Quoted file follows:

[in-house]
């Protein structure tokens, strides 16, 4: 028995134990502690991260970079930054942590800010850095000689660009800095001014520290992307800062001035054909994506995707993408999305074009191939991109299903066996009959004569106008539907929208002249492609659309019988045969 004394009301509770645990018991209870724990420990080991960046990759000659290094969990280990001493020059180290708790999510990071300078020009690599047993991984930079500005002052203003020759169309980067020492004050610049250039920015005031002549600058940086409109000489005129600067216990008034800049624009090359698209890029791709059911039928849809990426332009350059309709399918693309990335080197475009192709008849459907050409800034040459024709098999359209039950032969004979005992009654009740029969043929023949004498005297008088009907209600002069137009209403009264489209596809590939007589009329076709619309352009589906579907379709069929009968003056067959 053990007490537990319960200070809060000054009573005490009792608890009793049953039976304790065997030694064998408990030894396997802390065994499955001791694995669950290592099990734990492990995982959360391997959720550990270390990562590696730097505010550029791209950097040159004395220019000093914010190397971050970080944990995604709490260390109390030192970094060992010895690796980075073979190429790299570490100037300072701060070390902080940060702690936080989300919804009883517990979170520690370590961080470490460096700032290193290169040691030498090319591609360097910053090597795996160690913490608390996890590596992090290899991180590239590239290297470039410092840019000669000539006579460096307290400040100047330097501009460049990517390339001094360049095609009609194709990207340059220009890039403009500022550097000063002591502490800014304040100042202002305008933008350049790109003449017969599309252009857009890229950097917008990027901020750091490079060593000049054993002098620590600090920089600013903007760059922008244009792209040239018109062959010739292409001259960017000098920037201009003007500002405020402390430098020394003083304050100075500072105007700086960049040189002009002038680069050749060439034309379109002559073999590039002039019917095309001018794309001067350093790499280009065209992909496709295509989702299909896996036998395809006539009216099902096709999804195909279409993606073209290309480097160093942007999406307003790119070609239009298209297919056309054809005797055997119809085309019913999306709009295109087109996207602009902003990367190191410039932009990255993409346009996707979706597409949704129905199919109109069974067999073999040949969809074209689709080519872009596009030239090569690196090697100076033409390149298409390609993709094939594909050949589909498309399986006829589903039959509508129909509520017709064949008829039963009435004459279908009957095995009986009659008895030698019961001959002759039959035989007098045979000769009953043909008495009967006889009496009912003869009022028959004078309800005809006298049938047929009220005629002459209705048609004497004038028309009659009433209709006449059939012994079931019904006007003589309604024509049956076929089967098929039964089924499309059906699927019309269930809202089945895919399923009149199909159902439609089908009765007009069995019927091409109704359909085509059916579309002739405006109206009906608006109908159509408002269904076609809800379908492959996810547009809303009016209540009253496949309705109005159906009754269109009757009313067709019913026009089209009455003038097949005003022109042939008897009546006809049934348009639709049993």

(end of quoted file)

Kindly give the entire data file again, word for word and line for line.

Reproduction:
[in-house]
């Protein structure tokens, strides 16, 4: 028995134990502690991260970079930054942590800010850095000689660009800095001014520290992307800062001035054909994506995707993408999305074009191939991109299903066996009959004569106008539907929208002249492609659309019988045969 004394009301509770645990018991209870724990420990080991960046990759000659290094969990280990001493020059180290708790999510990071300078020009690599047993991984930079500005002052203003020759169309980067020492004050610049250039920015005031002549600058940086409109000489005129600067216990008034800049624009090359698209890029791709059911039928849809990426332009350059309709399918693309990335080197475009192709008849459907050409800034040459024709098999359209039950032969004979005992009654009740029969043929023949004498005297008088009907209600002069137009209403009264489209596809590939007589009329076709619309352009589906579907379709069929009968003056067959 053990007490537990319960200070809060000054009573005490009792608890009793049953039976304790065997030694064998408990030894396997802390065994499955001791694995669950290592099990734990492990995982959360391997959720550990270390990562590696730097505010550029791209950097040159004395220019000093914010190397971050970080944990995604709490260390109390030192970094060992010895690796980075073979190429790299570490100037300072701060070390902080940060702690936080989300919804009883517990979170520690370590961080470490460096700032290193290169040691030498090319591609360097910053090597795996160690913490608390996890590596992090290899991180590239590239290297470039410092840019000669000539006579460096307290400040100047330097501009460049990517390339001094360049095609009609194709990207340059220009890039403009500022550097000063002591502490800014304040100042202002305008933008350049790109003449017969599309252009857009890229950097917008990027901020750091490079060593000049054993002098620590600090920089600013903007760059922008244009792209040239018109062959010739292409001259960017000098920037201009003007500002405020402390430098020394003083304050100075500072105007700086960049040189002009002038680069050749060439034309379109002559073999590039002039019917095309001018794309001067350093790499280009065209992909496709295509989702299909896996036998395809006539009216099902096709999804195909279409993606073209290309480097160093942007999406307003790119070609239009298209297919056309054809005797055997119809085309019913999306709009295109087109996207602009902003990367190191410039932009990255993409346009996707979706597409949704129905199919109109069974067999073999040949969809074209689709080519872009596009030239090569690196090697100076033409390149298409390609993709094939594909050949589909498309399986006829589903039959509508129909509520017709064949008829039963009435004459279908009957095995009986009659008895030698019961001959002759039959035989007098045979000769009953043909008495009967006889009496009912003869009022028959004078309800005809006298049938047929009220005629002459209705048609004497004038028309009659009433209709006449059939012994079931019904006007003589309604024509049956076929089967098929039964089924499309059906699927019309269930809202089945895919399923009149199909159902439609089908009765007009069995019927091409109704359909085509059916579309002739405006109206009906608006109908159509408002269904076609809800379908492959996810547009809303009016209540009253496949309705109005159906009754269109009757009313067709019913026009089209009455003038097949005003022109042939008897009546006809049934348009639709049993």